As a transparent anode material, a glass substrate coated with indium-tin-oxide from Optrex Europe GmbH was used. As hole injection layer PEDOT/PSS (Clevios CH8000 from Heraeus Holding GmbH) was used. Furthermore a polymeric Interlayer 1 which is provided from Merck KGaA was deposited on top of the PEDOT. This layer improves hole transport, blocks electrons, and separates the phosphorescent-emitting layer from the PEDOT layer. The emitting layer is made out of a blend system of the new electron-transporting polymers 9a/b–12a/b, the wideband gap cohost CoH-001, and the emitter 13. Finally a metal cathode, consisting of barium/aluminium, was deposited in vacuum.

Figure 13 shows the different energy levels of the materials used in this OLED. The second hole injection layer, Interlayer 1, has a HOMO energy level of −5,1 eV from which the holes are directly injected into the emitter molecule 13 with a HOMO energy level of −5,1 eV. The electrons are injected from the inner barium cathode (−2,5 eV) to the LUMO of the new polymers 9a/b12a/b of about −2,6 eV. The wideband gap material CoH-001 exhibits a HOMO energy level of −6,2 eV and a LUMO energy level of −1,8 eV. According to these energy levels, one can assume that CoH-001 does not contribute significantly to the charge transport in the blend system; however, it was found that it plays an important role to an optimized blend morphology which finally leads to an improved OLED performance.

385178.fig.0013
Figure 13: Energy levels of the used blend materials in the OLED stack.

In the following, we report the results obtained with the new electron-transporting polymers 9a/b12a/b in the OLED stack and discuss them depending on the different polymer structures in regard to the alkyl substitution and to the kind of linkage to the polystyrene backbone. Figure 14 shows the luminance-voltage plot for the OLEDs with the eight polymers (9a/b12a/b) introduced in Table 2. Figure 15 shows the corresponding current efficiency-luminance plot of the prepared OLEDs. The results obtained for the efficiency of the different polymers are listed in Tables 4 and 5.

tab4
Table 4: Voltage and efficiency of metasubstituted polymers 9a–12a.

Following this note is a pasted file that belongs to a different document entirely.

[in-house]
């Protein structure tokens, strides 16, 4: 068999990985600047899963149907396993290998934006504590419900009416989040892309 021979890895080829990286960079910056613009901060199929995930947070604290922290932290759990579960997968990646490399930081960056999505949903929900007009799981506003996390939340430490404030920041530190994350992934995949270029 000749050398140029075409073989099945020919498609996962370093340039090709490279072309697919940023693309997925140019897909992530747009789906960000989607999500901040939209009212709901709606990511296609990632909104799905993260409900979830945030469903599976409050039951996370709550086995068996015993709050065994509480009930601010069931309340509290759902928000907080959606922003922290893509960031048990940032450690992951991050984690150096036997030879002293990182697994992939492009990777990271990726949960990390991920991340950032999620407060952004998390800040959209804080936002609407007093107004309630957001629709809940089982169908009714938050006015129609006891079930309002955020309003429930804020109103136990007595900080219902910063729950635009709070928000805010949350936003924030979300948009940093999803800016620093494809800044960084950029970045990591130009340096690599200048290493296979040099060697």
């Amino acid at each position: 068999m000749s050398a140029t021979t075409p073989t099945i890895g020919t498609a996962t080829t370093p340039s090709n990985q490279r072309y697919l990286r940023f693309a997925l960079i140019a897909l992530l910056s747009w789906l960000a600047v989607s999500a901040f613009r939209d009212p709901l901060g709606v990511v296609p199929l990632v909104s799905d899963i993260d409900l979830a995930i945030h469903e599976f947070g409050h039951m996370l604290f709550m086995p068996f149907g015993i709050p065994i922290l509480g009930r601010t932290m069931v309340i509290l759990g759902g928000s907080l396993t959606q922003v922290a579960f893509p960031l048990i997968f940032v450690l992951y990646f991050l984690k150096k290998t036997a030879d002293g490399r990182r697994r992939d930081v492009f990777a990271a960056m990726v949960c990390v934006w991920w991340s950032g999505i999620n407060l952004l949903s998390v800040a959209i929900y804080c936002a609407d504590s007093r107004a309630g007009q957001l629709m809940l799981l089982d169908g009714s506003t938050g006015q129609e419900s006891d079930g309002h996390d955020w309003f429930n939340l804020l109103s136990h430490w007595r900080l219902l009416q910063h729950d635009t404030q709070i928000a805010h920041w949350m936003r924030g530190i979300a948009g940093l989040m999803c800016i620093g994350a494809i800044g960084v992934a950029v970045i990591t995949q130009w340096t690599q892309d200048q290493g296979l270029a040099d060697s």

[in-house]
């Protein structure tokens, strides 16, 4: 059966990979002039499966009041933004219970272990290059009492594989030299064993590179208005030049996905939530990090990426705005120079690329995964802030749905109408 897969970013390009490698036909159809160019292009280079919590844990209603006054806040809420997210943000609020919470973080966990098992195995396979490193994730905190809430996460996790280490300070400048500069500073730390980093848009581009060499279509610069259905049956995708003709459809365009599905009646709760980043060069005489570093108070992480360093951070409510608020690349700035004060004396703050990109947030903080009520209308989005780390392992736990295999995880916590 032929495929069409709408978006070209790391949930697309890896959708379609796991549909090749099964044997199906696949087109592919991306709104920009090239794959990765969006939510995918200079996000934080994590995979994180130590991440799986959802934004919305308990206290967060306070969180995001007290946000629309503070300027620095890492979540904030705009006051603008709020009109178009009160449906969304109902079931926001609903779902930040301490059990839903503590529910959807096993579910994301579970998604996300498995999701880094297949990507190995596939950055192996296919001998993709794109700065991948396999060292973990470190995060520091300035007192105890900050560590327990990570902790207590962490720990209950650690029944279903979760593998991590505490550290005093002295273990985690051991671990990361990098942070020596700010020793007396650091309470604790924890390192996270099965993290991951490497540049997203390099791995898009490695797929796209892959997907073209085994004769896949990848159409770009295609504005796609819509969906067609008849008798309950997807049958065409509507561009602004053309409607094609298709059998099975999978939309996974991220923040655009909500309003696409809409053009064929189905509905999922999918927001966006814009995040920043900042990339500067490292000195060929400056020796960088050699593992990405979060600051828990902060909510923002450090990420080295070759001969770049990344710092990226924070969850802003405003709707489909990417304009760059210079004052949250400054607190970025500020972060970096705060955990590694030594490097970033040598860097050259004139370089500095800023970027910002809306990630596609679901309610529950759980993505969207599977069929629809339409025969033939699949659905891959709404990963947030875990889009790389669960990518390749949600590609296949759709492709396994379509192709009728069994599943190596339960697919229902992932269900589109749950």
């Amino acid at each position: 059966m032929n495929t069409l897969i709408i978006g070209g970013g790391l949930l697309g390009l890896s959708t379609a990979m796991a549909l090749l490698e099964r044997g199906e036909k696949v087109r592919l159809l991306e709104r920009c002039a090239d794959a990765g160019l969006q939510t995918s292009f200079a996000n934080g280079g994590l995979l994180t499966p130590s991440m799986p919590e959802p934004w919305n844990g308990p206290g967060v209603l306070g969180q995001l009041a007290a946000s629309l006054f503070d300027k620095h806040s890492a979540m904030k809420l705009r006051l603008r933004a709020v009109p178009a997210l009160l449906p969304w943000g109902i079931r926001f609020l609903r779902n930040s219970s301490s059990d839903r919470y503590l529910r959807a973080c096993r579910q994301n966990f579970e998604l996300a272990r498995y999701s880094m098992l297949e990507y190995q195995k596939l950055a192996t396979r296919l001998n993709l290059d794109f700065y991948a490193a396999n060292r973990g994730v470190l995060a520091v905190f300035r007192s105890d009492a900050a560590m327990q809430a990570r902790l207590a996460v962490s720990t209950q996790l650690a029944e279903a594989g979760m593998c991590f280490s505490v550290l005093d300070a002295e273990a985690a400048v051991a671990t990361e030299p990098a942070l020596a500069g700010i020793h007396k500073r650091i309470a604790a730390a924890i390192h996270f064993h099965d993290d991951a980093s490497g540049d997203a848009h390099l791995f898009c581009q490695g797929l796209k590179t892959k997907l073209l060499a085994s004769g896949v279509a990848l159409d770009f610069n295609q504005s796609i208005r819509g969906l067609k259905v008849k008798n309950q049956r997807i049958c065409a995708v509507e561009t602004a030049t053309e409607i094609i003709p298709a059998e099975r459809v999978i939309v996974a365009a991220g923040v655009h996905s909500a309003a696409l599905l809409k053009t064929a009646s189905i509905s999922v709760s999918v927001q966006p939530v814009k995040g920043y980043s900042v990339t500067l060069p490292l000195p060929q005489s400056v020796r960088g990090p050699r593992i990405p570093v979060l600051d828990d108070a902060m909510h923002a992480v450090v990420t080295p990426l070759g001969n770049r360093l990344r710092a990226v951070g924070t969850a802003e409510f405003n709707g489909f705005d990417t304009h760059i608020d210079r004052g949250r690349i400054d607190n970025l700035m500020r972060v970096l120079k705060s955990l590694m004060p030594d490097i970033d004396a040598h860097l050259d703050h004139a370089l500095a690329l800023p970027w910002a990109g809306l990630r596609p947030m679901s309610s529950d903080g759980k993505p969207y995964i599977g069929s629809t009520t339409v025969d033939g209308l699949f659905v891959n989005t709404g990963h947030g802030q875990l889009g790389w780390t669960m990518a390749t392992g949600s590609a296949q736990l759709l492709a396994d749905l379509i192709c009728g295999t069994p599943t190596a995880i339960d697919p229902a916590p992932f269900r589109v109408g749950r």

tab5
Table 5: Voltage and efficiency of parasubstituted polymers 9b–12b.
385178.fig.0014
Figure 14: Luminance-voltage plot of OLEDs depending on the used electron-transporting polymers 9a/b12a/b.
385178.fig.0015
Figure 15: Current efficiency-luminance plot of OLEDs depending on the used electron-transporting polymers 9a/b12a/b.

Upon comparing the obtained luminances, we found that the metalinked structure 9a12a always exhibits higher values than the corresponding paralinked polymers 9b12b (Figure 14). Former studies on 1,3,5-triazinecore structures show that different shaped side groups affect the efficiency in an OLED device. Chen et al. studied different star-shaped 1,3,5-triazinecore structures and the influence on side chains according to the electron mobility and triplet energy by using several green guests [12]. They found that 2,4,6-tris(biphenyl-3-yl)-1,3,5-triazine shows a high energy barrier at the interface. It has a low electron mobility, and as a result of this the hole and electron flow is better balanced. This leads to a high efficient device. The two other studied structures 2,4,6-tris(triphenyl-3-yl)-1,3,5-triazine and 2,4,6-tris(9,9′-spirobifluorene-2-yl)-1,3,5-triazine exhibit lower triplett energy and with this a lower efficiency. Related to our work one can assume that using metalinked phenyl-triazine polymers shows a better performance because of the improved triplett exciton limitation in the OLED stack.

In regard to the substitution (R1), the nonsubstituted polymers 9a/b show better properties with luminances of more than 10.000 cd/m2 @ 10 V and lowest voltage onsets of about 2,4 V compared to the alkyl-substituted polymers 10a/b12a/b. All substituted polymers (10a/b12a/b) show luminances between 800 cd/m2 and 8000 cd/m2 @ 10 V. The onset voltage increases with alkyl substitution to values between 2,7–3,4 V.